Sequestration Victims Happy With A Budget Deal That Relieves A Third Of The Cuts

Sequestration Victims Happy With A Budget Deal That Relieves A Third Of The Cuts

WASHINGTON -- The umbrella advocacy group representing organizations hurt by sequestration urged lawmakers on Wednesday to accept a two-year budget deal negotiated by House Budget Committee Chairman Paul Ryan (R-Wis.) and Senate Budget Committee Chairwoman Patty Murray (D-Wash.).

NDD United, a coalition of 3,200 organizations affected by the federal budget cuts, called the framework that was announced on Tuesday "a step in the right direction" that would "allow for some much needed reinvestment in our nation’s eroding defense and domestic priorities."

The budget deal negotiated by Ryan and Murray provides $63 billion in sequestration relief over the next two fiscal years, including $45 billion in the next fiscal year alone. That is a nice bit of fiscal relief. But it only covers a small portion of the cuts to come. According to the Congressional Budget Office, sequestration was set to cut roughly $180 billion during the next two fiscal years, meaning that Murray and Ryan only got rid of one-third of it.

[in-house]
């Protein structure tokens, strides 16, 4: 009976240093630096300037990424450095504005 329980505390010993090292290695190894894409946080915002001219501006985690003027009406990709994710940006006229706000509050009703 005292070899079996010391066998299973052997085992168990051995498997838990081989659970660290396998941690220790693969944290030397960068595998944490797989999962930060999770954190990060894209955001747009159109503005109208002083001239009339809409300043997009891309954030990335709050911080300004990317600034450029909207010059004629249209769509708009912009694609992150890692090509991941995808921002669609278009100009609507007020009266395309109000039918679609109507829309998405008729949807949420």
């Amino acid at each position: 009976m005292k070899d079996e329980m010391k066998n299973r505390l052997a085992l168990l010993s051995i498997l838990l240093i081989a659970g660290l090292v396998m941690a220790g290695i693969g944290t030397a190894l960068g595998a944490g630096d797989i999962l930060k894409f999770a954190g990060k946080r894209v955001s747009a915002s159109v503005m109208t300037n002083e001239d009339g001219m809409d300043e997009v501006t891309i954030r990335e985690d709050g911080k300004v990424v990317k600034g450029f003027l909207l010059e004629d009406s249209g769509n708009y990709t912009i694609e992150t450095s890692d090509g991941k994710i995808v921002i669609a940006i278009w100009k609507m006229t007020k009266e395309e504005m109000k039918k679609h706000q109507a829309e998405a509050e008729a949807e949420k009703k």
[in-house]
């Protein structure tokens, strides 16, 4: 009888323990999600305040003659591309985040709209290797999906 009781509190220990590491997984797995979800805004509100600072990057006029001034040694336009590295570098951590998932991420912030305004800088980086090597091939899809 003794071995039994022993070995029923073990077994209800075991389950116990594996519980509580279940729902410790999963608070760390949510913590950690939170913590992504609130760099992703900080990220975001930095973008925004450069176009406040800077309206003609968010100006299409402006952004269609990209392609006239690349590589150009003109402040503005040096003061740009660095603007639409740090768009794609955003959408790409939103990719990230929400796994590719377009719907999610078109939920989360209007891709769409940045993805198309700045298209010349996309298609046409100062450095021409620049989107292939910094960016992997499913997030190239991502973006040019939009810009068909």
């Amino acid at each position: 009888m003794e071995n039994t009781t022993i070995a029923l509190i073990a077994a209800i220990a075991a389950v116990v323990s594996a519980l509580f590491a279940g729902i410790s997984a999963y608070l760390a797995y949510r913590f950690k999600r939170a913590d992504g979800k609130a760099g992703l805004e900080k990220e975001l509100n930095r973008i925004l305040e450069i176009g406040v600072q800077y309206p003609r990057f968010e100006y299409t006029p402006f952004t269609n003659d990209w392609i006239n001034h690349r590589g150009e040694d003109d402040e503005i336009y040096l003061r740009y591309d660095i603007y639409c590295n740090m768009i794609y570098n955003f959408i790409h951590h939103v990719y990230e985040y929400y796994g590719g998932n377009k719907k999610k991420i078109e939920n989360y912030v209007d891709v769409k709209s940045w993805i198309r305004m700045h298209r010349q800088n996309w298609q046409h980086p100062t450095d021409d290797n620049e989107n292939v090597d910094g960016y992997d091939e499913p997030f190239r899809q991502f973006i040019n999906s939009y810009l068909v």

Moreover, the sequester relief is split among defense and non-defense programs, with each getting an infusion of about $22.5 billion in 2014 and $9 billion in 2015. Instead of spending $469.3 billion on non-defense discretionary spending in 2014, Congress will spend $491.7 billion. In 2015, the number will now be $492.4 billion instead of $483.1 billion.

Still, for organizations on the bad end of the sequester cleaver, the money helps. Many groups had exhausted emergency funds and administrative gimmicks in hopes of delaying the pain of budget cuts this past year. An infusion of cash allows them, potentially, to continue to tread water, though it will be up to the appropriations committees to determine how money is allocated under the new budget caps.

As the NDD United co-chairs write:

The deal is far from perfect, to be sure. The additional resources provided by the Bipartisan Budget Act will help restore some harmful sequestration cuts, but NDD funding remains too low -- particularly in FY 2015 when most of the sequestration cuts remain in effect under the agreement. Both the FY 2014 and FY 2015 funding levels are well below the FY 2010 funding level for NDD, even without adjusting for inflation. Nonetheless, NDD United calls on Congress to pass the Bipartisan Budget Act without delay. Once stability has been restored, we encourage Congress and the administration to build on the bipartisan momentum created by Chairman Murray and Chairman Ryan and continue working to address our long-term fiscal challenges and find a permanent replacement to sequestration.

Read the full letter below:

Before You Go

John Boehner

2013 Government Shutdown

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